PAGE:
Friday, January 21, 2005

WOTM FAQ, Part 2

Some real questions I have answered from time to time, often from students writing papers who e-mail me for some primary research points.

How ethical is it for corporations who own media to try to make a profit?

Ethical? Ethical? Profit is not a matter of ethics. A newspaper never went out of business for lack of content, but only for lack of revenue to pay a staff an acceptable wage, mainatin its plant, and produce a return that is higher than putting the invested capital in a safe U.S. Savings Bond. Profit is what provides jobs, income, and the wherewithal for government to raise money by taxes—on profits. Ethical? It would be unethical not to seek a profit. Compare the performance and efficiency (and pay) of the U.S. Postal Service to the performance and service (and pay scales) to that of UPS or Fed Ex! (Not to criticize the people who work at USPS. It's a different environment, with different organizational structure, incentives and mission. But that's the point).

The Critical Role of Private Enterprise on Free Expression

A.J. Liebling was the outspoken press critic of his day. Yet he had a pragmatic insight into why the ownership structure of the media—primarily newspapers then —was a positive influence on content. In 1947, in The Wayward Pressman he wrote:

The profit system, while it insures the predominant conservative coloration of our press, also guarantees that there will always be a certain amount of dissidence. The American press has never been monolithic, like that of an authoritarian state. One reason is that there is always money to be made in journalism by standing up for the underdog…. His wife buys girdles and baking powder and Literary Guild selections, and the advertiser has to reach her.”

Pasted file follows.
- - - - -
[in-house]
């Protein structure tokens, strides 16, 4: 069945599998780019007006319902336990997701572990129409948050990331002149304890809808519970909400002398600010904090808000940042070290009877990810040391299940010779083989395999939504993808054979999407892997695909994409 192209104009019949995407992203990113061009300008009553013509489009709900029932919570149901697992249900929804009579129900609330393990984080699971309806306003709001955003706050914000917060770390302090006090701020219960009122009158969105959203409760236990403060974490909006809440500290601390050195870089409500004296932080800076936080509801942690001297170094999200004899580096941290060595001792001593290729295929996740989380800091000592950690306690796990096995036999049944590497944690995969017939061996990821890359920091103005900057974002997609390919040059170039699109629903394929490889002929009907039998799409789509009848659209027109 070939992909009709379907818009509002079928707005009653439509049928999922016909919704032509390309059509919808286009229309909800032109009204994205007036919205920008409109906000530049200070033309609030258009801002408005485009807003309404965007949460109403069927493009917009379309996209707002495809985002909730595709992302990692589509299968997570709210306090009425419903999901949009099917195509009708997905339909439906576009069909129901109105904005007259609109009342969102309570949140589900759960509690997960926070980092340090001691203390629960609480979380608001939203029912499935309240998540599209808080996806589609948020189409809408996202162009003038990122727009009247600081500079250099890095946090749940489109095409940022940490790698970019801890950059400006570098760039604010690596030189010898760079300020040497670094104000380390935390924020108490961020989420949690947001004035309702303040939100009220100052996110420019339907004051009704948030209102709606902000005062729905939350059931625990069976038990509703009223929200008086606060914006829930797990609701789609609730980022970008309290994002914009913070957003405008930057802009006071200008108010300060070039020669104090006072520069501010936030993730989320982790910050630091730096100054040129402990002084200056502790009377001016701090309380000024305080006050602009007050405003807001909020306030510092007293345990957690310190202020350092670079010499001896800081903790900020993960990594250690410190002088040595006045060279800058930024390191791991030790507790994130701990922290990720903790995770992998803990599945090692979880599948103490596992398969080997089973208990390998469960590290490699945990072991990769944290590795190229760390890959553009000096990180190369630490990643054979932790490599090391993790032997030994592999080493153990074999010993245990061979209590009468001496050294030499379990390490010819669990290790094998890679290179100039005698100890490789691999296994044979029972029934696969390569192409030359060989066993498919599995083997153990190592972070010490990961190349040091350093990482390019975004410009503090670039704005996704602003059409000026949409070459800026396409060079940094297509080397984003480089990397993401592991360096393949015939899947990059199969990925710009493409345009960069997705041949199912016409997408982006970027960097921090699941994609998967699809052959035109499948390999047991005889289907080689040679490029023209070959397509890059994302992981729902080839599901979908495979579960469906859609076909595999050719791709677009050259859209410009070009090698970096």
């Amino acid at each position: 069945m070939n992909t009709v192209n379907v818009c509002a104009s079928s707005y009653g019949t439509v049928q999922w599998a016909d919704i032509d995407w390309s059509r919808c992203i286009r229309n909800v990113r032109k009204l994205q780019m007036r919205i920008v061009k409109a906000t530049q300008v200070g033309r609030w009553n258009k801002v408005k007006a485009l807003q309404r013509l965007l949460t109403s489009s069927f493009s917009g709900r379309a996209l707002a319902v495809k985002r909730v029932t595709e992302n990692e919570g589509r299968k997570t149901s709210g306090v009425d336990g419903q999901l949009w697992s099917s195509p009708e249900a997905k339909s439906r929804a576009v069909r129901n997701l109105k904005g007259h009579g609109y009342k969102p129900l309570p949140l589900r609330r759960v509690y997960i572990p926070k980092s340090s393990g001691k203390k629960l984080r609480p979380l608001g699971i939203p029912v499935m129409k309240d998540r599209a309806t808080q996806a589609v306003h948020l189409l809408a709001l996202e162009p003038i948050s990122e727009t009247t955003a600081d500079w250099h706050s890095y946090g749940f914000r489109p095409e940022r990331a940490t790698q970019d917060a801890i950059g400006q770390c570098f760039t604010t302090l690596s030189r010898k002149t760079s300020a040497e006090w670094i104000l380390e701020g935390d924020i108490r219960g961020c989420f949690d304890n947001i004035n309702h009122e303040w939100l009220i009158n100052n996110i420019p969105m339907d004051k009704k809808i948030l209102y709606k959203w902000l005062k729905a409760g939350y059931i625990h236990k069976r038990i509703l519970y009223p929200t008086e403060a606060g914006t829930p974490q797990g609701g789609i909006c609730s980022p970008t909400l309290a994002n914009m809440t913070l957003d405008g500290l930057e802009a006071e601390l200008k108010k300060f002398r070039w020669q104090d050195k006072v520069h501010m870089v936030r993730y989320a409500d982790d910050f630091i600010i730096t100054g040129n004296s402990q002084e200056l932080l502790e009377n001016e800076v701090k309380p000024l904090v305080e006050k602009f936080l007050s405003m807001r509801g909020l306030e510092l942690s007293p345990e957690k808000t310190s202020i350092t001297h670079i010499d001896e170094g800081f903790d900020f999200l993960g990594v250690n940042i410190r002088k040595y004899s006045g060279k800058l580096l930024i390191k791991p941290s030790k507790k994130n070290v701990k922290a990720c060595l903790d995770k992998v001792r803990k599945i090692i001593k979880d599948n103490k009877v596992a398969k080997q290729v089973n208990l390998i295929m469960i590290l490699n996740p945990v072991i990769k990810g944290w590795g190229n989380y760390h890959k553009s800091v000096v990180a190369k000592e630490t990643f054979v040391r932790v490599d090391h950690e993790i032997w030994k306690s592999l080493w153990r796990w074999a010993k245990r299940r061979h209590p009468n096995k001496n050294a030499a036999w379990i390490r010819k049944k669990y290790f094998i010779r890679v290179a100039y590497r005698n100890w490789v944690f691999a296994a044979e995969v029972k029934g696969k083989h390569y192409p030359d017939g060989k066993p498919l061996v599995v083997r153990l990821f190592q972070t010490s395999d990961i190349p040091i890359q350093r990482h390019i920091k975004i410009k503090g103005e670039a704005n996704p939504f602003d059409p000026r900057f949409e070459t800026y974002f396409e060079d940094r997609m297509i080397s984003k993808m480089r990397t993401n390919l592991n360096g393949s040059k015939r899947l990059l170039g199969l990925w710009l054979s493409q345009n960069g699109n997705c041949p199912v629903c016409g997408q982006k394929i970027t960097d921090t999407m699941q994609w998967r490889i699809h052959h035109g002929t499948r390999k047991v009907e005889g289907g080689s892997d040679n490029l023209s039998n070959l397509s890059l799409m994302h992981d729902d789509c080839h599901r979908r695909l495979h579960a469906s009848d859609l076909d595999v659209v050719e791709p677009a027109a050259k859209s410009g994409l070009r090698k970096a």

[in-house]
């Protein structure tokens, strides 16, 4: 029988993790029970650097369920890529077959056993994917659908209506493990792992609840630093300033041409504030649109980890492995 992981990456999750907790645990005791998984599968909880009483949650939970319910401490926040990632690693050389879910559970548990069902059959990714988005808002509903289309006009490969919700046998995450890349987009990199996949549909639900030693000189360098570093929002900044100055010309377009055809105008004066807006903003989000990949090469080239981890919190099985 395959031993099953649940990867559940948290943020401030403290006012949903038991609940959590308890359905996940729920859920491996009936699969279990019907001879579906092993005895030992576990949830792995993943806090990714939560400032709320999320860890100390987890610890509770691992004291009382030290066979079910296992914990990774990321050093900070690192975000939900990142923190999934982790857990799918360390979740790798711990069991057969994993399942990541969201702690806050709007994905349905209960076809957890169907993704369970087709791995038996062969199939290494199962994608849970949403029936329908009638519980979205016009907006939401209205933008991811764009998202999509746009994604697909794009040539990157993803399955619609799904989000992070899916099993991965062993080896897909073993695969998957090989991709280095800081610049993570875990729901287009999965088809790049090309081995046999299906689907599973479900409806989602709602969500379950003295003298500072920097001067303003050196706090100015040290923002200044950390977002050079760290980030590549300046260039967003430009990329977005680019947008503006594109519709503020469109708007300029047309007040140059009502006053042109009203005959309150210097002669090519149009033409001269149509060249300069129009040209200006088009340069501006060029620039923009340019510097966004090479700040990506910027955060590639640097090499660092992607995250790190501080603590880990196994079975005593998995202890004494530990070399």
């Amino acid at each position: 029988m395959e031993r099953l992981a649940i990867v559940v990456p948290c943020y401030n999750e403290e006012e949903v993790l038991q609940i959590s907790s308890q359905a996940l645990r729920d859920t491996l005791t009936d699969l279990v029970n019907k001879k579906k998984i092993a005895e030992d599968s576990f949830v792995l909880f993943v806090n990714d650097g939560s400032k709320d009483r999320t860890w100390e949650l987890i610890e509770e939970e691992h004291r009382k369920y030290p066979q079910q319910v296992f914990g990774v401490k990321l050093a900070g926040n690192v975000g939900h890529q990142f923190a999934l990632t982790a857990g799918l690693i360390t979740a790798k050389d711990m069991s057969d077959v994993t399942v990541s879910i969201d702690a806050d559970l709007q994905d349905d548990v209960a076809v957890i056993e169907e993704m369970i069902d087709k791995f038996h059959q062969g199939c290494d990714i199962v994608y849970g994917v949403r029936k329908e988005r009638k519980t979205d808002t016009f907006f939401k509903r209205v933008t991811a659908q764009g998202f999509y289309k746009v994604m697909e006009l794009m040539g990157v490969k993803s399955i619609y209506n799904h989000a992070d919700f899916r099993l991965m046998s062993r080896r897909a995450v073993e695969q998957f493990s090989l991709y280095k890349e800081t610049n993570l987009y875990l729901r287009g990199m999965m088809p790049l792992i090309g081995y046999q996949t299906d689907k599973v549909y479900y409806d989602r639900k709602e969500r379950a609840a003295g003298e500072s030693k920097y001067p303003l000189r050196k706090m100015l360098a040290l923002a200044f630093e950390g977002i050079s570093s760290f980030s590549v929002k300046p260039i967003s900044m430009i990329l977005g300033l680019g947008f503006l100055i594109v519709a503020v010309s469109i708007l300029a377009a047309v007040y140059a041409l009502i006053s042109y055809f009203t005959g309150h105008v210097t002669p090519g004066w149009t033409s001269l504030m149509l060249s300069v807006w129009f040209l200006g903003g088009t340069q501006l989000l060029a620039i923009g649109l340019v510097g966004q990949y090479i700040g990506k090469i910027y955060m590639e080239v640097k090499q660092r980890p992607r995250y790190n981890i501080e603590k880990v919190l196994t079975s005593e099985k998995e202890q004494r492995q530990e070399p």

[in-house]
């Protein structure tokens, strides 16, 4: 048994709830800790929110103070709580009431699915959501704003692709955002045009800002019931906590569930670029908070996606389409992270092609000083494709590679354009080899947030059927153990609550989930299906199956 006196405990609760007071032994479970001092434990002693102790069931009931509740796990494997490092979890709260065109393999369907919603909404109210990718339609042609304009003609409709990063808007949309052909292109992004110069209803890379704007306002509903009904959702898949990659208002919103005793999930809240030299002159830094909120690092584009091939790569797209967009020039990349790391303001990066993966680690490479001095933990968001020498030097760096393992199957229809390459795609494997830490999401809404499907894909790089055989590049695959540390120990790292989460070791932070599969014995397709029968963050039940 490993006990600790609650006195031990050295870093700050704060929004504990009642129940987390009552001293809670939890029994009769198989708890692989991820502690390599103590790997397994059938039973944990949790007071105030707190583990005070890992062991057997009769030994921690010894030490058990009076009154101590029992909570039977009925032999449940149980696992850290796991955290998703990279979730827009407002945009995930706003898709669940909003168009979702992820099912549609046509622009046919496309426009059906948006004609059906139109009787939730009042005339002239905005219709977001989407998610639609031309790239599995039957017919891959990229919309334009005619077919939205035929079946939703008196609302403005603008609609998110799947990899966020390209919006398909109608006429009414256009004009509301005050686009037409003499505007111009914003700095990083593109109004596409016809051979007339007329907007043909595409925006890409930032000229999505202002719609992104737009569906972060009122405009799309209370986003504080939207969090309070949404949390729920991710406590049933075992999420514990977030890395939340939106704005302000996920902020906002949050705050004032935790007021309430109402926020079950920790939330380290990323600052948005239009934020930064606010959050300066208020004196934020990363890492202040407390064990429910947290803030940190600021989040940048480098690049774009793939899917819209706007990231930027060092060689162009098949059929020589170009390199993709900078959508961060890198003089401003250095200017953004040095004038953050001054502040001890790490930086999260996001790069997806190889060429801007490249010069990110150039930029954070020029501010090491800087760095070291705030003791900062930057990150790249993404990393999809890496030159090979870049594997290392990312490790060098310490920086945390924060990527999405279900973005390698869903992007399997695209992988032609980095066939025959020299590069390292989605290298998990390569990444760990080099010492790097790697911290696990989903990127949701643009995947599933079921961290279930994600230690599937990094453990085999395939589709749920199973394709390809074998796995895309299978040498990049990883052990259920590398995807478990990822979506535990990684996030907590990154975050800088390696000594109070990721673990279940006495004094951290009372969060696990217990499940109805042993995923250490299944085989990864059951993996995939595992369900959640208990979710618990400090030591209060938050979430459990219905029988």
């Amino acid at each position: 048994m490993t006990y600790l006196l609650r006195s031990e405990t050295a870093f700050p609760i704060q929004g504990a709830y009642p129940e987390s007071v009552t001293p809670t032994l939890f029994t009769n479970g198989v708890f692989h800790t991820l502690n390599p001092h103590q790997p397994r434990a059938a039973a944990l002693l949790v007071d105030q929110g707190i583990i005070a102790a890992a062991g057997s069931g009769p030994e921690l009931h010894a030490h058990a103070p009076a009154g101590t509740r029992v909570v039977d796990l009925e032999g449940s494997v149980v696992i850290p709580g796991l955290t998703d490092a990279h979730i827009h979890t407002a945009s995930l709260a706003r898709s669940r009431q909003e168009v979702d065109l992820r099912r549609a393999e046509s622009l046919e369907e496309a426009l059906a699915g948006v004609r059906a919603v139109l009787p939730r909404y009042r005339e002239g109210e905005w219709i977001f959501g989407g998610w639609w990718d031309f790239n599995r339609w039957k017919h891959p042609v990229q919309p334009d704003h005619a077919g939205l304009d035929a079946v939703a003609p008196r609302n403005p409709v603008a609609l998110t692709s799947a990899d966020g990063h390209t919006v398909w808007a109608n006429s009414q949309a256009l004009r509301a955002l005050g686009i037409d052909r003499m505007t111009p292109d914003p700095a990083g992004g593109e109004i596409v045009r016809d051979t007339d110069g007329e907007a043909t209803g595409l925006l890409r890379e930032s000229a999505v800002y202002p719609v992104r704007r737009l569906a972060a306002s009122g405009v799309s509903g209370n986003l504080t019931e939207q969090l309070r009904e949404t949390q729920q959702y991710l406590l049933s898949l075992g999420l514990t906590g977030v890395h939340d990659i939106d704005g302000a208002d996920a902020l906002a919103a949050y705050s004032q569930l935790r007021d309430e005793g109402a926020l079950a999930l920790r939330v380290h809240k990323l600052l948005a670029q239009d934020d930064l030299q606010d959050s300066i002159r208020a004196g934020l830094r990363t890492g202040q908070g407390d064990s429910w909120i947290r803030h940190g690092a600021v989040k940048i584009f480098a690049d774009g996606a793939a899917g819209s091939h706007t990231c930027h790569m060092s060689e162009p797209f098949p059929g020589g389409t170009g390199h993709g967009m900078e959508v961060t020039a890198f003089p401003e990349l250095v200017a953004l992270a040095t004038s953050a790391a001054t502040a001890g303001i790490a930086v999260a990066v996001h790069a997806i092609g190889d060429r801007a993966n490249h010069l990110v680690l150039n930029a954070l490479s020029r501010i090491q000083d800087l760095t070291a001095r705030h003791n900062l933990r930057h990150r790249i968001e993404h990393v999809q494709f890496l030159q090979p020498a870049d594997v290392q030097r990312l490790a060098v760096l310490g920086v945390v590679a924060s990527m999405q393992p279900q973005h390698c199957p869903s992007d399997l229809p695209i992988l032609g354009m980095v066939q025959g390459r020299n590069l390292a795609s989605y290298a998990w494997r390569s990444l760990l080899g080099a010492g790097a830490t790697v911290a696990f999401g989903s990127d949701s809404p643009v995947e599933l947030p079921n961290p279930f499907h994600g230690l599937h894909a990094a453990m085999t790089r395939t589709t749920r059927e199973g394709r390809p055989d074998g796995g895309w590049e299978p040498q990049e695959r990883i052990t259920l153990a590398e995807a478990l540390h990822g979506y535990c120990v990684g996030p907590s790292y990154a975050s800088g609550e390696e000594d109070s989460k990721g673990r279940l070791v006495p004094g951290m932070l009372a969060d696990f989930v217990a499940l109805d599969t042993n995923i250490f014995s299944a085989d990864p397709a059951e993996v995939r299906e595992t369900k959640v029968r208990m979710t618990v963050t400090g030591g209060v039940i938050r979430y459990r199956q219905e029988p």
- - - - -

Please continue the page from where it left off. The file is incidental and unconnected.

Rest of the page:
At the time he wrote this the Hearst newspaper chain controlled more local circulation than any newspaper company does today.

Liebling’s insights are actually more relevant today than in 1947. Profit, not ideology, means that whether one wants to focus on the 10 largest conglomerates or the 50 largest players or whatever number, the content of the media is not determined by what the chief executive officer wants but what the various editors, producers, publishers and local operating managers determine is best for the audience they are trying to reach. It is why Big Business and business executives, even the media industry, are regularly made the villains in major film and TV productions that are produced by the big business media companies (see “The China Syndrome,” “Erin Brockovich,” “Broadcast News” or the 2004 version of “Manchurian Candidate” among many).

Take Michael Moore. Please.

The example of director Michael Moore’s propaganda film, “Fahrenheit 9/11” released in summer 2004, is a recent case on point. It was financed by Miramax, a studio owned by Walt Disney Co. Disney management told the Miramax executives before the film was made that they did not want to distribute the film – the kind of decision film studios make daily for artistic, financial, or image reasons. Disney did agree to sell its rights (Miramax had gone ahead and invested Disney money in the project) to the top executives at Miramax. They in turned made distribution arrangements with Lions Gate Entertainment, a small media conglomerate with interests in the production and distribution of motion pictures, home entertainment, television programming, animation and video-on-demand content. The film received extensive distribution and became the highest grossing film of its type in history.

Why is this case a good example of the vibrancy of the media? First, the film got financing and got produced, despite—or because of – its controversial viewpoint. Second, it got national distribution even though one of the largest studios decided not to be the distributor. Third, the ultimate distributor was a large, publicly-owned, New York Stock Exchange listed company for whom potential profit was more important than any ideological viewpoints held by management or the stockholders.